attorney joseph taraska

Attorney Joseph Taraska discusses the question of whether there are caps/limits on damages in medical malpractice cases.  Joseph Taraska has over 40 years of experience litigating complex cases including Health Law, Medical Malpractice and Products Liability.

Although his primary office is in Florida Attorney Taraska evaluates cases nationally. In this article, Mr. Joseph Taraska discusses the complex question of whether there are caps or limits on damages that can be awarded in medical malpractice cases.

To start, Attorney Taraska breaks down the type of available damages. These are generally as follows:

Economic Damages

These are awarded to compensate an individual for the dollar loss.  They include such items as past and future lost wages, lost pensions, medical expenses, rehabilitation expenses, funeral expenses, the loss value of services that can no longer be provided by the injured person, the loss of support the injured person was providing a spouse or dependent and the loss of net accumulations or the money that could have been saved.

Non-Economic Damages

These are awarded for such things as pain and suffering, mental anguish and the loss of enjoyment of life.

Punitive Damages

Rather than compensate for a loss, these damages are generally awarded to deter the individual from certain conduct in the future and are often thought of as sending a message to the public at large. Where Economic and non-economic damages are generally awarded when there has been an injury caused by the failure to use reasonable care-negligence, punitive damages require that the acts be of a much more serious nature.  For example, depending on the state the misconduct required is generally either intentional, reckless, or so gross as to be considered wanton.

Joseph Taraska notes that the question of whether there are limits on recovery depends on the state in which the negligent act and injury occurred. Each state has the right, as long as its legislation does not violate Federal mandates, to pass its own laws on the subject. In addition, in most instances where such limits exist they apply to non-economic and punitive damages while in most circumstances economic damages are awarded to the extent they were incurred.

For example, in Florida the legislature passed various restrictions on non-economic damages.  However, these were struck down by the state Supreme Court as violating the citizens’ guarantee of equal protection under the Florida state constitution. In California limits do apply but are allowed to increase periodically depending on economic conditions. In Washington State there are no limits.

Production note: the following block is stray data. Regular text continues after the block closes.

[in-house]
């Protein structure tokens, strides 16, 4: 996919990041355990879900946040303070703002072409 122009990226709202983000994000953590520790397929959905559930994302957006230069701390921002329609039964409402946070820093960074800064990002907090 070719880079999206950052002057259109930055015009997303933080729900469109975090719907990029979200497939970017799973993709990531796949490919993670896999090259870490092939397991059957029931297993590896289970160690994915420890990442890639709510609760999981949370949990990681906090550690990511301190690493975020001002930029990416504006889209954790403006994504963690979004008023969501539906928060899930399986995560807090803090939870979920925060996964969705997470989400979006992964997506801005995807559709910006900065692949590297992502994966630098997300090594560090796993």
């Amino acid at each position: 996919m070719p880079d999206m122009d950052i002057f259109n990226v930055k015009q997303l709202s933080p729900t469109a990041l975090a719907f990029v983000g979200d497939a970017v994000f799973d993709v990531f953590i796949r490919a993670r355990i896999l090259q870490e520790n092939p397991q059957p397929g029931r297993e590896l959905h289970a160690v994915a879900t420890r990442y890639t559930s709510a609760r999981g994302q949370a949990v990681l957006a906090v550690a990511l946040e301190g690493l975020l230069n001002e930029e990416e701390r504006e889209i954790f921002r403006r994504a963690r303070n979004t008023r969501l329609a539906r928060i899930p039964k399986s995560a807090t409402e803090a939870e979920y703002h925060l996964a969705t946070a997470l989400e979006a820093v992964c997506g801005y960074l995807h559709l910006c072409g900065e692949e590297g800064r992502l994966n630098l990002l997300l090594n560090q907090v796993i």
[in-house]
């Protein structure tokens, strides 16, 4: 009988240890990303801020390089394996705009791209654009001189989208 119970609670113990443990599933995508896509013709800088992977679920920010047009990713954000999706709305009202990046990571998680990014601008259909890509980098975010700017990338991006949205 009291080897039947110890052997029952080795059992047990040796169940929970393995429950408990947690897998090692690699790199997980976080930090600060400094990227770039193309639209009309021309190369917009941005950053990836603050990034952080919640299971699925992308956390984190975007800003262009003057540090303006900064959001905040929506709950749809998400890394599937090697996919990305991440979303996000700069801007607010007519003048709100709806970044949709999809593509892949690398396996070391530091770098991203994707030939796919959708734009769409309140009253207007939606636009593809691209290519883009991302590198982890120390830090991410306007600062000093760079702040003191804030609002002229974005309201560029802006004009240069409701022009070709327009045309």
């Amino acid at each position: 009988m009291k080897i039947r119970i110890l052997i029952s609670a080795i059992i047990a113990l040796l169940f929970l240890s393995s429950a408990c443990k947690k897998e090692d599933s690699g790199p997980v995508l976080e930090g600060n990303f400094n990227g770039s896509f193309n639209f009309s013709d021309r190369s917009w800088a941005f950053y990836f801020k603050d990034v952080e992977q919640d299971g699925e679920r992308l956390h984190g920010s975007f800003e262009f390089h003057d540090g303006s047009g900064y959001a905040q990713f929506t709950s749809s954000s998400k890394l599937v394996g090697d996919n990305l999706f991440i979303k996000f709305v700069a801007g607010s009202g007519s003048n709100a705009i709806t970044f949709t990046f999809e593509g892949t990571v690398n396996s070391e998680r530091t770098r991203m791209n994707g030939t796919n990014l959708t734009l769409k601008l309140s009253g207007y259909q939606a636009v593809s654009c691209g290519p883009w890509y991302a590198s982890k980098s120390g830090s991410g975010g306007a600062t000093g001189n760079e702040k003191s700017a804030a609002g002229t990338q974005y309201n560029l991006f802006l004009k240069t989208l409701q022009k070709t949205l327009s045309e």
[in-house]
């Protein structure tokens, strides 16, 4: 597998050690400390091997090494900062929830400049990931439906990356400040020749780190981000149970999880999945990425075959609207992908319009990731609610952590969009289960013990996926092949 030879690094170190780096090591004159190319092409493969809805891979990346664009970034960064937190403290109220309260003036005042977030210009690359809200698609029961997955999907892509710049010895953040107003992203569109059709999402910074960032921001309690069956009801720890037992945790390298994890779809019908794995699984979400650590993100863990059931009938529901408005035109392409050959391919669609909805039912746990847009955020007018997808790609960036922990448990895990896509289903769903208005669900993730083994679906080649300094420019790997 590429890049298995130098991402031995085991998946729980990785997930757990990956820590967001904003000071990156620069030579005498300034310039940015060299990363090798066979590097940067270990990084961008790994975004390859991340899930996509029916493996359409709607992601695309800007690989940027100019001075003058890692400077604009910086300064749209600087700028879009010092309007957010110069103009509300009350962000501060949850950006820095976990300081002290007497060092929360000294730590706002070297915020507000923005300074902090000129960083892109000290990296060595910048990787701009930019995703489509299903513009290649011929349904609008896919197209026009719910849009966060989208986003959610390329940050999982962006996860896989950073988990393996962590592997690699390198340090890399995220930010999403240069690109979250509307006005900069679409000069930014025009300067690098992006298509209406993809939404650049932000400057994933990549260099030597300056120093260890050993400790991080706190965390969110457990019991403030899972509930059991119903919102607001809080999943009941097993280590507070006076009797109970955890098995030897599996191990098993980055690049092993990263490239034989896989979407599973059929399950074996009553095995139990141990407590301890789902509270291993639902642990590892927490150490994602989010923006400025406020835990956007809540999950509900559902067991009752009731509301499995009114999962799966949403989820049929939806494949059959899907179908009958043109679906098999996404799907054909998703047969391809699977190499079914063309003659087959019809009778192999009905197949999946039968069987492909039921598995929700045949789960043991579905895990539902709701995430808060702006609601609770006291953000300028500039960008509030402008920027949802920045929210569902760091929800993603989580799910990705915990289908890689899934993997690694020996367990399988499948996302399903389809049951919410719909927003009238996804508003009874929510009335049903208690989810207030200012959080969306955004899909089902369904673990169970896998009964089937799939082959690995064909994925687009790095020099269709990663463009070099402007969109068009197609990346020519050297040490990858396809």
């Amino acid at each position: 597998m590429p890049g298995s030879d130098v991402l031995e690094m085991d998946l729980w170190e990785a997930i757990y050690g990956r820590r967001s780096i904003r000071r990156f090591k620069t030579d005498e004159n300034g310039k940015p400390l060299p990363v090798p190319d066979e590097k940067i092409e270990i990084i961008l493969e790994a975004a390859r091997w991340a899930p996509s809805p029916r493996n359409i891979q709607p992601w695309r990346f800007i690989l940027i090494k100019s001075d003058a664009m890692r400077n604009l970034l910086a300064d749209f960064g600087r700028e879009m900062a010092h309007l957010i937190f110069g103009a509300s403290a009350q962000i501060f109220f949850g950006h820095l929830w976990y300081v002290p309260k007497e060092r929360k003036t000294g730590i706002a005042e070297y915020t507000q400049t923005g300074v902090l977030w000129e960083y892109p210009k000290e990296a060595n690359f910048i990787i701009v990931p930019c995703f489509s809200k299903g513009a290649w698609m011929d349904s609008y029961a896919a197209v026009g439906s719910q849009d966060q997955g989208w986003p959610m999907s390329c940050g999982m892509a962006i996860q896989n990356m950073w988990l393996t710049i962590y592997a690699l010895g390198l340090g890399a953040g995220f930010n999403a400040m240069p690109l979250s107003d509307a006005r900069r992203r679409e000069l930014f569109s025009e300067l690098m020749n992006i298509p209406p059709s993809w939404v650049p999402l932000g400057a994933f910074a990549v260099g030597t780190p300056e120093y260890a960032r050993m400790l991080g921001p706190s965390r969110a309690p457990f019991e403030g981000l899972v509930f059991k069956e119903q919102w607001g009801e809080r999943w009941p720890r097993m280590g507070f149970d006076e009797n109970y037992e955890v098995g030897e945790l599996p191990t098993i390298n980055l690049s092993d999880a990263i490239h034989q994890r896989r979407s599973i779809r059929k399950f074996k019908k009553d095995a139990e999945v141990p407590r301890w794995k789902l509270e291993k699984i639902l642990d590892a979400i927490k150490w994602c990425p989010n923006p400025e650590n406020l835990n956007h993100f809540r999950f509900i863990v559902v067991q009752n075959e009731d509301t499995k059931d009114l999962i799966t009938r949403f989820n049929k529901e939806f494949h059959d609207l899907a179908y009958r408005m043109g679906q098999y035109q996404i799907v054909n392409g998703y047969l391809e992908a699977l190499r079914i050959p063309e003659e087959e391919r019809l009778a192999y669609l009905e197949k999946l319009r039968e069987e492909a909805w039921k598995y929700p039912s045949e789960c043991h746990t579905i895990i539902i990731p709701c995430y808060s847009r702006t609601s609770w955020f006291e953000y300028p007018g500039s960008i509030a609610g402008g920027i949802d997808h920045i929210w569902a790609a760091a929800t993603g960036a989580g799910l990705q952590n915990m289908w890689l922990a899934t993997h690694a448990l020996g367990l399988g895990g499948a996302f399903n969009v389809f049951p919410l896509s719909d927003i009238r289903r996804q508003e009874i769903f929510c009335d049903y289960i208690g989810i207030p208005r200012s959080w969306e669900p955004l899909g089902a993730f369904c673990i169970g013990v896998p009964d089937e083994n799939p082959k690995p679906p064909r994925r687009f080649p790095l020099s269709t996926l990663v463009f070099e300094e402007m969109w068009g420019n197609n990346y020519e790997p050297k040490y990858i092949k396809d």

As noted, Attorney Joseph Taraska points out that these limits are state dependent. However, to give a general idea of how they may be applied he looks at Florida law. In Florida the legislature passed limits on non-economic damages which as discussed above were struck down by the State Supreme Court. Economic damages were allowed to the extent they were incurred or would likely be incurred in the future.  While in existence the law provided for different levels of compensation depending on the injury sustained. The Courts found that this discriminated unfairly with regard to certain injured persons and as it treated them differently denied them equal protection of the law. However, there does remain several categories of limits on the books. For example if a patient was a Medicaid recipient at the time of the care his non-economic damages are restricted.  As Mr. Taraska states, this seems to also be a denial of Equal Protection and one could surmise that the courts will eventually strike it down.  In addition, there are procedures in Florida for a defendant in a malpractice case to admit liability and ask that the damages be submitted to an arbitration panel. This also has the effect of limiting certain damages as the injured person no longer has to prove that the negligent actor bore responsibility. Finally, there are some hospitals in Florida that have been granted sovereign immunity. In that they are considered instruments of the state even though they serve the public, there are severe limits on the amount of damages that can be recovered against them.  A quick search on the internet should provide information as to which hospitals have this protection.

In summary, because of the complexity of the various state laws, attorney Joe Taraska advises that an injured person seek legal advice from an attorney that specializes in this area of the law.